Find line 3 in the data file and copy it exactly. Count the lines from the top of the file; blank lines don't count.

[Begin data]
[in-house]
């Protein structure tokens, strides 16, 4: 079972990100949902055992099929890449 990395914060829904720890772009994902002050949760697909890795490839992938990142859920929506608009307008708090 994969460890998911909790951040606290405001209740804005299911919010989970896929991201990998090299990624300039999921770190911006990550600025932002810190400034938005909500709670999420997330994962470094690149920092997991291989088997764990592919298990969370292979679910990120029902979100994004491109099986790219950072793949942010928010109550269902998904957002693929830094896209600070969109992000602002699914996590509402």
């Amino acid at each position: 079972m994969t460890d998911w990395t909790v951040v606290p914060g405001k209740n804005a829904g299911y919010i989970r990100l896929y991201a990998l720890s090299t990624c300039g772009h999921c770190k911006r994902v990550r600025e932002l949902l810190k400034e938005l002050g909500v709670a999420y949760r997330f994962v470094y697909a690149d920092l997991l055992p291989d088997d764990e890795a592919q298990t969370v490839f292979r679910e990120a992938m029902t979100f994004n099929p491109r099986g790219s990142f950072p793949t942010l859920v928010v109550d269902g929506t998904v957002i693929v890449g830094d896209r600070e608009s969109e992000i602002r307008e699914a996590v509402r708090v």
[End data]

């Amino acid at each position: 079972m994969t460890d998911w990395t909790v951040v606290p914060g405001k209740n804005a829904g299911y919010i989970r990100l896929y991201a990998l720890s090299t990624c300039g772009h999921c770190k911006r994902v990550r600025e932002l949902l810190k400034e938005l002050g909500v709670a999420y949760r997330f994962v470094y697909a690149d920092l997991l055992p291989d088997d764990e890795a592919q298990t969370v490839f292979r679910e990120a992938m029902t979100f994004n099929p491109r099986g790219s990142f950072p793949t942010l859920v928010v109550d269902g929506t998904v957002i693929v890449g830094d896209r600070e608009s969109e992000i602002r307008e699914a996590v509402r708090v």